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    Feds Crack Down on Miss Cleo

    It doesn't take a Magic 8 Ball to figure out the forecast for troubled psychic star Miss Cleo and her companies: outlook not so good.

    Her psychic hotline, which has been in hot water since February for fraud, harassment and questionable billing practices, has reached a settlement deal with the feds and has to cancel $500 million in customer bills.

    Per the agreement with the Federal Trade Commission, Access Resource Services Inc. and the Psychic Readers Network Inc. must make also their pay-per-call numbers disappear and fork over a $5 million fine. Additionally, the companies have been instructed to return all uncashed checks to customers.

    While Miss Cleo herself wasn't targeted in the FTC action, don't expect to hear her lilting accent anytime soon. According to the FTC, the Ft. Lauderdale-based companies are basically closing up shop, virtually ensuring that the already retired Miss Cleo and her supernatural friends will vanish from the late-night TV landscape.

    "I'm no psychic, but I can foresee this: If you make deceptive claims, there is FTC action in your future," Howard Beales, the laugh-a-minute director of the agency's consumer protection bureau.

    Despite the settlement, lawyers for Access Resource and the Psychic Readers Network refused to admit blame, saying the feds didn't give them enough time to de-mystify the charges. Attorney Sean Moynihan said the companies still run a small credit-card-charged subscription service for psychic readings.

    The trouble starting brewing earlier this year when the FTC began investigating the tarot-card reader for fraud after receiving upwards of 2,000 complaints from irate consumers. In commercials, the heavily accented, supposedly Jamaican psychic promised free consultation on matters of life and love. But when callers dialed in, they were hit with $4.99-per-minute bills and unsavory dealings with snake-tongued "psychics."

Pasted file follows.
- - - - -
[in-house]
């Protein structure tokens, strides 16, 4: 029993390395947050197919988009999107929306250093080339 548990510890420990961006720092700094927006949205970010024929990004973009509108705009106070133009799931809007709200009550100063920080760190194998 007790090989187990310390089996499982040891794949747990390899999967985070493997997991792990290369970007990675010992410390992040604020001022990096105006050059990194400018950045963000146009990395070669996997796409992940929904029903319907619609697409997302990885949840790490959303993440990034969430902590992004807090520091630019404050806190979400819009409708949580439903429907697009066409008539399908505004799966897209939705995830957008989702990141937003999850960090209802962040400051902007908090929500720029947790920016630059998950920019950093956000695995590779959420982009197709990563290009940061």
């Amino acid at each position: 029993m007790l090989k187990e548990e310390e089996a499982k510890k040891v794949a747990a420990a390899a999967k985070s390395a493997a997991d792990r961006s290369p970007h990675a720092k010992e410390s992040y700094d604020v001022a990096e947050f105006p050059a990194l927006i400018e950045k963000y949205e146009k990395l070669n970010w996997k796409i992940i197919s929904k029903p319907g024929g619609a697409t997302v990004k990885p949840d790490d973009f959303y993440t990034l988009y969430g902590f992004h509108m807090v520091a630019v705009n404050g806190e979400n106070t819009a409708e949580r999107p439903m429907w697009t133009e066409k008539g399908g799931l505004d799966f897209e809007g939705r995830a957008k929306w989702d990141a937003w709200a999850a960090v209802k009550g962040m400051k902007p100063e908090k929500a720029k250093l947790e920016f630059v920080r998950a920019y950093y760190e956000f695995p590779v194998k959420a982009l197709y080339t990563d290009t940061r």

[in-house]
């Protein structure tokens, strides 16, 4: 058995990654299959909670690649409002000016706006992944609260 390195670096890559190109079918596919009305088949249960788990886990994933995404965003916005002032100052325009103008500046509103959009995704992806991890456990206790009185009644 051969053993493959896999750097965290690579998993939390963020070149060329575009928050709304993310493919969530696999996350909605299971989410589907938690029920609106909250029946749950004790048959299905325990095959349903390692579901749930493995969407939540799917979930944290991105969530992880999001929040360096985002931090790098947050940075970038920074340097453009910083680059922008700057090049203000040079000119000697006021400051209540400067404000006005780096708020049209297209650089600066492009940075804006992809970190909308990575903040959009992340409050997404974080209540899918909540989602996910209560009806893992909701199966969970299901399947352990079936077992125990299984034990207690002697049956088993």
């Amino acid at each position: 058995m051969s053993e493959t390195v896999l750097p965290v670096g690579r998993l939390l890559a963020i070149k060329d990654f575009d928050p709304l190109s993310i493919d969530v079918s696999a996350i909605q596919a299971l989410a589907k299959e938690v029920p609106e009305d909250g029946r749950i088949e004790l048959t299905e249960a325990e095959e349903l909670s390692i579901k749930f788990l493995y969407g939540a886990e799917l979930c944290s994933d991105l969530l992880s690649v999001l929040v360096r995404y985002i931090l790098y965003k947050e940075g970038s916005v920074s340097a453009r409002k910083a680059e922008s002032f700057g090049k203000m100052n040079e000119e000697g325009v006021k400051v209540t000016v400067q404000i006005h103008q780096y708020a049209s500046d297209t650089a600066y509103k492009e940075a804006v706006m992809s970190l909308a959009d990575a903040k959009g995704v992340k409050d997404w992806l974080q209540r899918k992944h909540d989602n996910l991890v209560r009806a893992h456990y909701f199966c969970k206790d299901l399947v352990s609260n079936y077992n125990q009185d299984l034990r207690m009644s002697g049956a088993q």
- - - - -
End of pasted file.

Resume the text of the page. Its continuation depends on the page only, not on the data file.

The FTC eventually sued the two companies in February for what Beales called a "laundry list of unfair and deceptive practices."

    The fed investigation came on the heels of several state probes into the psychic hotline. Last month, in a deal with prosecutors over unlawful merchandising practices, the two companies agreed to forgive $1.9 million in bills racked up by Connecticut denizens. Similar settlements have been reached in Arkansas, Illinois, Indiana, Kansas, Oklahoma, Pennsylvania and Wisconsin.

    Meanwhile, a Missouri court in October sentenced the service's owners to probation and $50,000 in fines resolving a criminal case in that state.

    Although Cleo wasn't named in the FTC complaint, Florida has taken on the purported crystal-baller, insisting she prove her claim of being a renowned soothsayer from Jamaica rather a clever faker named Youree Dell Harris from Los Angeles. The state also accused the companies she fronted of deceptive advertising.

    During a deposition in the Florida case in June, Cleo (or Youree, depending on whom you ask) pleaded the Fifth and refused to discuss her birth certificate or paranormal prognosticating credentials.

    In other words, she borrowed another Magic 8 Ball line: better not tell you now.